Image: Bruce Weber/Abercrombie

Almost exactly a year after model Jason Boyce filed a sexual harassment lawsuit against Bruce Weber, the famed photographer has been slapped with another, even more damning lawsuit, centering on his alleged practice of sexual assault. According to the case, which was filed in federal court in New York, by five male models, Weber – “the ‘gatekeeper’ to success in the male modeling industry” – is “a serial sexual predator who used his power in the male modeling industry to fraudulently and forcefully entice aspiring male models into engaging in abusive commercial sex acts.”

Thanks to the fact that many major “magazines, designers, brands, and other clients” regularly “delegated complete power and control over photoshoots [and corresponding castings] to Weber, the 71-year old photographer long maintained the title of “the most powerful and influential fashion photographer in the male modeling industry” with “the power and authority to decide which male models would achieve success in the industry, and which male models would fail.”

The plaintiffs – who have opted to file their suit using their initials, A.J., B.A., K.B., M.J., and O.J., “because this matter is of a highly sensitive and personal nature, and public disclosure of their identities may subject them to further embarrassment, shame, and emotional harm” – claim that  they worked with – and were assaulted by – Weber between 2008 and 2010. The famed photographer’s “modus operandi,” according to the complaint involved “using fraudulent photography practices to fondle models’ genitals for the purpose of his own sexual gratification.”

They assert that Weber “exploited his prominence and influence to manipulate men into submitting to his sexual advances in exchange for photoshoots, castings, other prospective modeling opportunities, and promises of success in the industry.”

All of the plaintiffs assert that Weber – either in private photo shoots or after getting the model alone in connection with a larger shoot – “forced his hand into [their] pants and fondled [their] genitals” as part of what the complaint characterizes as a “fraudulent breathing exercise.”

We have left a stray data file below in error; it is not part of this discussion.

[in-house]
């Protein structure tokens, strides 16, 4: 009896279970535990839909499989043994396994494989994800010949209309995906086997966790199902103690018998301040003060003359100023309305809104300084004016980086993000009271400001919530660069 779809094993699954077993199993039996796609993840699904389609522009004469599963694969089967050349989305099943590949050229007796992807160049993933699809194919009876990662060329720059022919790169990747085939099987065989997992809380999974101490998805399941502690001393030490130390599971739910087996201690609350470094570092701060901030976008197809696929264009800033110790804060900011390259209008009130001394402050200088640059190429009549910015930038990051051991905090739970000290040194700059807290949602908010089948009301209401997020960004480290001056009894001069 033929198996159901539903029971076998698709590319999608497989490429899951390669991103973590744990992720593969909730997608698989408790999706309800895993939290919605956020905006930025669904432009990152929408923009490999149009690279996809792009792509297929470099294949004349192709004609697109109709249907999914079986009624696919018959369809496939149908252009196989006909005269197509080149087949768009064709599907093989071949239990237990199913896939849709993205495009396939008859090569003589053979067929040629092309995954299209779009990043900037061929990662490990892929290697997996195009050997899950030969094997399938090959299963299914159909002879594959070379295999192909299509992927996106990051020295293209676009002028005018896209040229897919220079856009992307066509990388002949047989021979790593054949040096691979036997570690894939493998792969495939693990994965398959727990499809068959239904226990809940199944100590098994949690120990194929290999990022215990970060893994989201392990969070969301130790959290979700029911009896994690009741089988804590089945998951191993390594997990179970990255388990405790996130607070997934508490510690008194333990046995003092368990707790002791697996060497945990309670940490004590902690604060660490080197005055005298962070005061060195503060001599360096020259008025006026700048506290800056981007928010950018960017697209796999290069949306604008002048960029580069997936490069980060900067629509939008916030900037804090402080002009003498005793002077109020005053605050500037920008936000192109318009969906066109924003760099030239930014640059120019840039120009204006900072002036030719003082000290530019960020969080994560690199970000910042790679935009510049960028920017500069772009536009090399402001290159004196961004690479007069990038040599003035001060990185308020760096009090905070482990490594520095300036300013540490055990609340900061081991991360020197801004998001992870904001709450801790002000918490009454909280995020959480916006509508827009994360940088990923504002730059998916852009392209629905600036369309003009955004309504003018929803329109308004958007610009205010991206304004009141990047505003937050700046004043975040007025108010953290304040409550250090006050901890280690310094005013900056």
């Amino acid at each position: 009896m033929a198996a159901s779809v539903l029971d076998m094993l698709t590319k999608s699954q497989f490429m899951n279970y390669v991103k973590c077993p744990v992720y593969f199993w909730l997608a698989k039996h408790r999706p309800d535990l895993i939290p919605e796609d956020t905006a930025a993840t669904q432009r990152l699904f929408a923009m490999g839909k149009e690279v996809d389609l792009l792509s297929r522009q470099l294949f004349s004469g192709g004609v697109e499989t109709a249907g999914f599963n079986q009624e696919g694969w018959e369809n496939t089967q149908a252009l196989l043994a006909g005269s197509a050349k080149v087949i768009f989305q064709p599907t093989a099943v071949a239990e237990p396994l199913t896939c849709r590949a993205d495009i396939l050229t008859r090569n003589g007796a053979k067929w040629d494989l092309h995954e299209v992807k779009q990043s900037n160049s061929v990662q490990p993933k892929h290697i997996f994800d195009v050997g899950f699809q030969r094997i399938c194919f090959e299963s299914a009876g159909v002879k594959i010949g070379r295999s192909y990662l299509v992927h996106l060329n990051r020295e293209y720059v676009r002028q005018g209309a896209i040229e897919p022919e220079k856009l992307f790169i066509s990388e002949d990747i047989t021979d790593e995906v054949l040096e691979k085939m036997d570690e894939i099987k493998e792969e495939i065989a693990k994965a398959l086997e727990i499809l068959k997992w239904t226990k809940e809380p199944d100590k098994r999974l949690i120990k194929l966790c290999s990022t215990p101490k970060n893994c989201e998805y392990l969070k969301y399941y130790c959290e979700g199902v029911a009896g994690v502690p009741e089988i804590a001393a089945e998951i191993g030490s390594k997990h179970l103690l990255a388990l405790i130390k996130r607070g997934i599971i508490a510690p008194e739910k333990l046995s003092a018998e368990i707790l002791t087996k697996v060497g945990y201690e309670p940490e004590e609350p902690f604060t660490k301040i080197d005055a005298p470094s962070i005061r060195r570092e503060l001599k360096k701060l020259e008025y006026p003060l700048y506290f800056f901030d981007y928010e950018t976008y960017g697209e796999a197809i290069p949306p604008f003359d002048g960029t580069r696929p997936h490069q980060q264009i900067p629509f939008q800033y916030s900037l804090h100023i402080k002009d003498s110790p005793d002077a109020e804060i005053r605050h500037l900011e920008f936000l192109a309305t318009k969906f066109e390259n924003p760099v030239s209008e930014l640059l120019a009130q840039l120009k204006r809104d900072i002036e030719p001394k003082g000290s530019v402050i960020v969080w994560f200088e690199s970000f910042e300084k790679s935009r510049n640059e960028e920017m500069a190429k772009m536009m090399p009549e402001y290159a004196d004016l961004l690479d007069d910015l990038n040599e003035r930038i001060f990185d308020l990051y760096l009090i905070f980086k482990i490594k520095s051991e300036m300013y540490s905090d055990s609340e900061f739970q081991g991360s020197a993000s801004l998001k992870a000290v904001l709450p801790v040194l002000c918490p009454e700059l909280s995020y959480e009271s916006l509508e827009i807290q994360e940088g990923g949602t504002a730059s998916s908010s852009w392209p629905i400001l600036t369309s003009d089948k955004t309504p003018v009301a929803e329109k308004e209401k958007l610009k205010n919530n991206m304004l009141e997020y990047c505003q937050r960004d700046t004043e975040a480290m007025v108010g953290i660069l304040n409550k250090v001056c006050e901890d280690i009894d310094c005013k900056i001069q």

During these encounters, Weber allegedly “made material promises and assurances that Weber could and would help the plaintiffs’ careers if they complied with what [he] wanted them to do.” On the other hand, he allegedly threatened at least one of the models that “if he did not do what Weber wanted, Weber would give the job to one of the other models.”

The models claim that they all believed that “Mr. Weber that they had to engage in these practices in order not to look ‘tense’ for the photoshoot, and/or to succeed professionally. They also believed that Weber had the power to blacklist them.”

Unlike in the case that Jason Boyce filed last year, in which he set forth state law claims of sexual harassment and discrimination, the models in the case at hand argue that they are “victims of molestation” and have been subject to “sex trafficking.”

In particular, they claim that Weber violated the Trafficking Victims Protection Act, a federal law that makes it a federal crime to “knowingly … recruit, [or] entice … by any means a person … knowing, or, in reckless disregard of the fact, that means of force, threats of force, fraud, coercion, or any combination of such means will be used to cause the person to engage in a commercial sex act,” the latter of which is defined as “any sex act, on account of which anything of value is given to or received by any person.”

The complaint asserts that from “the outset of [his] professional relationship [with the model plaintiffs], Weber knew that he would use force to convert the fraudulent photography practices to sex acts with the plaintiffs,” and that “Weber intended that his fraud and force [would] cause a sex act to take place,” thereby satisfying the elements required for a Trafficking Victims Protection Act claim.

As a result of Weber’s “heinous and willful conduct,” the plaintiffs are seeking compensatory damages, punitive damages, attorney’s fees, costs, and “all other appropriate relief.”

Counsel for Weber told the New York Post, “These new allegations are outrageous. Bruce Weber has never lured, recruited or forced anyone to do anything and has never inappropriately touched a model. This lawsuit is nothing more than media-hungry lawyer [Gloria Allred’s daughter Lisa Bloom]’s attempt to extort Mr. Weber.”

UPDATED (August 31, 2021): Bruce Weber and the five models who have since been identified as Josh Ardolf, Anthony Baldwin, Jacob Madden and Jnana Van Oijen have settled the case, with counsel for the plaintiffs telling the Post, “The parties have chosen to put this matter behind them and move forward with their lives.” The terms of the settlement are confidential.

The settlement comes just a month after Weber settled a separate sexual assault lawsuit filed against him by model Jason Boyce.

 *The case is A.J., B.A., K.B., M.J., and O.J., v. Bruce Weber, 1:18-cv-12112 (SDNY).